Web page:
HONG KONG, AFP
As Hong Kong on Saturday prepared to celebrate its fourth anniversary under Chinese rule, pro democracy groups in the territory intensified calls for a directly elected chief executive.
The former British colony will mark the fourth anniversary of its July 1, 1997 return to Chinese rule on Sunday.
A spokesman for the Frontier Party, Gavin Kwok said around 1,000 members of various pro-democracy groups were expected to turn out for a rally Sunday to press for the direct election of the next chief executive.
Hong Kong’s chief executive is chosen by a Beijing-anointed 800-member Election Committee.
The current chief executive Tung Chee-hwa’s five-year term is due to end next year, but reports claim that Beijing is firmly behind him seeking a second term in office.
However, Kwok said that “it is our right to push for full democracy before 2006” the date prescribed in Hong Kong’s mini constitution, agreed between Britain and China ahead of the handover, for such a development.
Kwok added that a “recent public survey showed that more than three-quarters of respondents support the direct election of the chief executive.”
He said the group would hold aloft a banner carrying thousands of signatures of support during the protest Sunday.
Tung’s popularity has fallen since becoming the territory’s first chief executive on July 1, 1997 despite being credited with steering Hong Kong on a stable course in the wake of the 1997 Asian financial crisis.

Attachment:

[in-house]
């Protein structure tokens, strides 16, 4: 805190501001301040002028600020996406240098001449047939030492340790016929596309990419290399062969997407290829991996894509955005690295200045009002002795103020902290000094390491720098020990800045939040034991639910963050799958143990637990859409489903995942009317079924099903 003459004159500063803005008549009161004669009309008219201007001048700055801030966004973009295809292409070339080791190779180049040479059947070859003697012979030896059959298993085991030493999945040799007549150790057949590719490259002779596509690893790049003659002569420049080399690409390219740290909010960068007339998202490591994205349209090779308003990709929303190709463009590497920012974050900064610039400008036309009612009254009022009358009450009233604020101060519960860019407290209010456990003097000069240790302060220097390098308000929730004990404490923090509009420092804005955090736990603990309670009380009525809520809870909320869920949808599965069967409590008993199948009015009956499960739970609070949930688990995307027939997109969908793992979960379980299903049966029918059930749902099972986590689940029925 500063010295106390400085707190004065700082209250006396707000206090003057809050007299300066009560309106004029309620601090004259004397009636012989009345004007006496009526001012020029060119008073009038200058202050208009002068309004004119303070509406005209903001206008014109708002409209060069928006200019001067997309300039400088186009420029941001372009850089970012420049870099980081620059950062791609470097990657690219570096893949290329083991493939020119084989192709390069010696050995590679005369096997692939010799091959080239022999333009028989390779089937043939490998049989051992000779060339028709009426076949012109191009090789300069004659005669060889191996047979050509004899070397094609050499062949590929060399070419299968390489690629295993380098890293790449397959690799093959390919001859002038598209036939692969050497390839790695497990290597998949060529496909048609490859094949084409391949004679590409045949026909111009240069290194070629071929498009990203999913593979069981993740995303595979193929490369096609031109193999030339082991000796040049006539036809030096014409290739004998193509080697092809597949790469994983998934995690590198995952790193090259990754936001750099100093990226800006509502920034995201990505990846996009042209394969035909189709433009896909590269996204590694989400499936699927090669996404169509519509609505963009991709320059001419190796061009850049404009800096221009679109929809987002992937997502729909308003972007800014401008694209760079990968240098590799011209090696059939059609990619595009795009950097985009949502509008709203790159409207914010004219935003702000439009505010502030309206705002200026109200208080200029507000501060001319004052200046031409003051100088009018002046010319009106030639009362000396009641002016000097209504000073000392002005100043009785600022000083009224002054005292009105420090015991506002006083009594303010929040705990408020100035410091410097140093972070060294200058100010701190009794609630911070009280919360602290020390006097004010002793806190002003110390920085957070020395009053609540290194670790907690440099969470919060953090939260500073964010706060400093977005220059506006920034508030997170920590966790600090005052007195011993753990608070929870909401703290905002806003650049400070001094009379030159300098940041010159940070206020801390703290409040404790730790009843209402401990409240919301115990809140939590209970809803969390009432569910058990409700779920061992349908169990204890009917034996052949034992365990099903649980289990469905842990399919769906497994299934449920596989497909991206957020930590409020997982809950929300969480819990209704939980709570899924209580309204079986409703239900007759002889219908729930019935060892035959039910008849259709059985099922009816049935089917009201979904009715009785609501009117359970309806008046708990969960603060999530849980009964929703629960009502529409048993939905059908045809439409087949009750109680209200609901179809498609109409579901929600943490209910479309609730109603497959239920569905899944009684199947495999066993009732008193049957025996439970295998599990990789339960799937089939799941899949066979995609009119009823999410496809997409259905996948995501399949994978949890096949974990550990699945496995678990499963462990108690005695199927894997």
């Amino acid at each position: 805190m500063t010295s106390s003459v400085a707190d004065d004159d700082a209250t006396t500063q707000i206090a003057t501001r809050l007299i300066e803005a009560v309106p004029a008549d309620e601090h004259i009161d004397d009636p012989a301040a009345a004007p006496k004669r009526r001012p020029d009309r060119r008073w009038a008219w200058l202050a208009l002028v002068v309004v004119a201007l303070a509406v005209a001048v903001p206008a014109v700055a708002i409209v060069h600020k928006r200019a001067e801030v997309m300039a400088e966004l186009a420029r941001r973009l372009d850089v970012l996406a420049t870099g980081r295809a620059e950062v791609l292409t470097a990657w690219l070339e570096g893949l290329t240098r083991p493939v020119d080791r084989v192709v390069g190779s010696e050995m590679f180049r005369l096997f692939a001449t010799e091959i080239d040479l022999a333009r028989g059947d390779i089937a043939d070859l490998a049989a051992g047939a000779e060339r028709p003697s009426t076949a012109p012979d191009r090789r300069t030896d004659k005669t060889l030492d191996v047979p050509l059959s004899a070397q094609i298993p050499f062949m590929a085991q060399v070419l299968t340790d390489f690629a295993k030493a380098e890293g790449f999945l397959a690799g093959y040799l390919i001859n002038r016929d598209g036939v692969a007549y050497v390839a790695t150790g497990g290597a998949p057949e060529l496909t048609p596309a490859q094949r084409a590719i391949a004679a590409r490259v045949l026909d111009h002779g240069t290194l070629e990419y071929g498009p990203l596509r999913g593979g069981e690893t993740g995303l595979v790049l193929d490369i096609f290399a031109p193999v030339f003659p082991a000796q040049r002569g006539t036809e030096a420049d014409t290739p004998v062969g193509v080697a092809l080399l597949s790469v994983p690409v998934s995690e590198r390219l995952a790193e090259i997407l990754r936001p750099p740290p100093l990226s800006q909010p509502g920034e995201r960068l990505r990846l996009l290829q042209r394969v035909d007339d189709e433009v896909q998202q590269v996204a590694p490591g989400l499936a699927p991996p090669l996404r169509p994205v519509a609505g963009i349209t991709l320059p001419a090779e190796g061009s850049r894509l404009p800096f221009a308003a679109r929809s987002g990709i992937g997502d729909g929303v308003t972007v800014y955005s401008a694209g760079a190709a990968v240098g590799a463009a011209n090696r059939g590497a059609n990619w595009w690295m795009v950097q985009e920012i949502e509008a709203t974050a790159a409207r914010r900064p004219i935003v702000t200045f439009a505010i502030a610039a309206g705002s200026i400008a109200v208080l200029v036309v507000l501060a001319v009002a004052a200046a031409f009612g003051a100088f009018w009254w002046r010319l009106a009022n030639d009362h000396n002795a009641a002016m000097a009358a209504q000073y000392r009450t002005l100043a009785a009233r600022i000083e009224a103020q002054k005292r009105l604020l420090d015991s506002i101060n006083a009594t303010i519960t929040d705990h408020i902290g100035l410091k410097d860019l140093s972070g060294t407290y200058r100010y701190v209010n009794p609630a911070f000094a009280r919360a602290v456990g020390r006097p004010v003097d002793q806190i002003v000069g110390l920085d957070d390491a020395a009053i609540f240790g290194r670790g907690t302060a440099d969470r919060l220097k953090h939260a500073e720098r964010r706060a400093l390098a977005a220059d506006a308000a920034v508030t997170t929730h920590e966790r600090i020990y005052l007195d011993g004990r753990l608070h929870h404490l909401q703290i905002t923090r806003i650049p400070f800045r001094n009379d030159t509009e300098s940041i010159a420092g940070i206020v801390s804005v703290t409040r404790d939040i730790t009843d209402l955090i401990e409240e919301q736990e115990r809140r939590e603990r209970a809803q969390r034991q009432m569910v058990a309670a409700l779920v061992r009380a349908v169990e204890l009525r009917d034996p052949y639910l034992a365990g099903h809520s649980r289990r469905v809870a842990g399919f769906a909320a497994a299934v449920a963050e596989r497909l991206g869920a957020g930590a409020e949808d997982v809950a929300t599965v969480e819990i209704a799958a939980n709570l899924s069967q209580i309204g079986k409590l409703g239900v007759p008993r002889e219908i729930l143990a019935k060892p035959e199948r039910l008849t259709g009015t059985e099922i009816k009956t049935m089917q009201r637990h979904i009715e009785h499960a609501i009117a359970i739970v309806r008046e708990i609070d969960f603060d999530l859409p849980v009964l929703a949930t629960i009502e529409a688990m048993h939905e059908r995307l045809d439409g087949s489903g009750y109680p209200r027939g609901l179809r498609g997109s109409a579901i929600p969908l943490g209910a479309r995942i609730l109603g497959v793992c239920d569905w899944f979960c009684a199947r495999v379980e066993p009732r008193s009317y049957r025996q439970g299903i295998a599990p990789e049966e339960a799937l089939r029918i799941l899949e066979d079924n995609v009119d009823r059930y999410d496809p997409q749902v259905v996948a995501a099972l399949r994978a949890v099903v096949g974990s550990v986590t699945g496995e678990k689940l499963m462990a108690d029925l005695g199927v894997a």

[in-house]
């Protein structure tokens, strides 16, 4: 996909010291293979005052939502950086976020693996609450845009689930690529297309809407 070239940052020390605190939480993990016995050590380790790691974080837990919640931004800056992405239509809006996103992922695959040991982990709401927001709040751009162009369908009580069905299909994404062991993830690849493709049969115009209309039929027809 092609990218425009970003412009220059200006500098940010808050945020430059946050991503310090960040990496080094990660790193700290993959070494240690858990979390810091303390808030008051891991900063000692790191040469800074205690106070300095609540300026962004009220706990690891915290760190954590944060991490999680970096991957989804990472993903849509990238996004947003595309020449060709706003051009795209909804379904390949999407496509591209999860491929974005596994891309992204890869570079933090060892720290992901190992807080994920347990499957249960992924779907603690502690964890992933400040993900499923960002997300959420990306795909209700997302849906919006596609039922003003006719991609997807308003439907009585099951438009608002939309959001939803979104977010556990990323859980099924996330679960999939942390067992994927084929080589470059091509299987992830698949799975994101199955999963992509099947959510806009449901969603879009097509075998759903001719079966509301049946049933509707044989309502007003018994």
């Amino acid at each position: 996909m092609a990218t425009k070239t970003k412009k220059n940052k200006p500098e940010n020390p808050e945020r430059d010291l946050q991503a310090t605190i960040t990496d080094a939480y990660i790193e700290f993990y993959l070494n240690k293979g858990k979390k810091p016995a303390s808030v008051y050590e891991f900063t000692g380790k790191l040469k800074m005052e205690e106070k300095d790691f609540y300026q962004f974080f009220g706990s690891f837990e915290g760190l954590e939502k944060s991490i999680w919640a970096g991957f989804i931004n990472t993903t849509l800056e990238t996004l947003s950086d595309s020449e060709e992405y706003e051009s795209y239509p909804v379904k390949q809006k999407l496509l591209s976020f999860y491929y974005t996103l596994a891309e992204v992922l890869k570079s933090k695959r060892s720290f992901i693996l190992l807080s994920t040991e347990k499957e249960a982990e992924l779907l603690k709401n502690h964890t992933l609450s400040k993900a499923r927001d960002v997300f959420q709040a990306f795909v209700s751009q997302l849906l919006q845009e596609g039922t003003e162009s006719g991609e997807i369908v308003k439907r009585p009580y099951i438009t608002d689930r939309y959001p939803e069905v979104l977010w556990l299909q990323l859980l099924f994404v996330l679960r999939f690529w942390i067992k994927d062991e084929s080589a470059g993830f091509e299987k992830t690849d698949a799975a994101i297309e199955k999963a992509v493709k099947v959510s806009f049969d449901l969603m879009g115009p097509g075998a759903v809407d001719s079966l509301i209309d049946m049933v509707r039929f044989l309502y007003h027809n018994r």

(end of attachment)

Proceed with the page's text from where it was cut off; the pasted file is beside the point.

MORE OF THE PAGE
A survey conducted by University of Hong Kong’s Public Opinion Program (POP) found that the popularity of Tung remained around 53 percent, the same as a year earlier.
However, 33 percent of respondents expressed dissatisfaction with the government’s performance.
Another POP survey released to coincide with the territory’s fourth anniversary found that some 68 percent of Hong Kong residents felt the overall condition of the territory was worse now than before the handover.
The annual poll interviewed 1,074 people in June.
It found that only 10 percent of interviewees said conditions had improved since the former British colony was returned to Chinese rule.
The survey also found that the feel-good factor of reverting back to China had worn off with only 7.8 percent saying they were excited compared to 35 percent in 1997.
Almost 60 percent said they were not proud of having formally become Chinese citizens compared to 45.7 percent recorded just before the handover, the South China Morning Post reported.
The handover anniversary celebrations are scheduled to be a low key affair.
A flag-raising ceremony will be attended by the Tung along with 500 officials and dignitaries, although unlike previous years, no Chinese leader will be attending.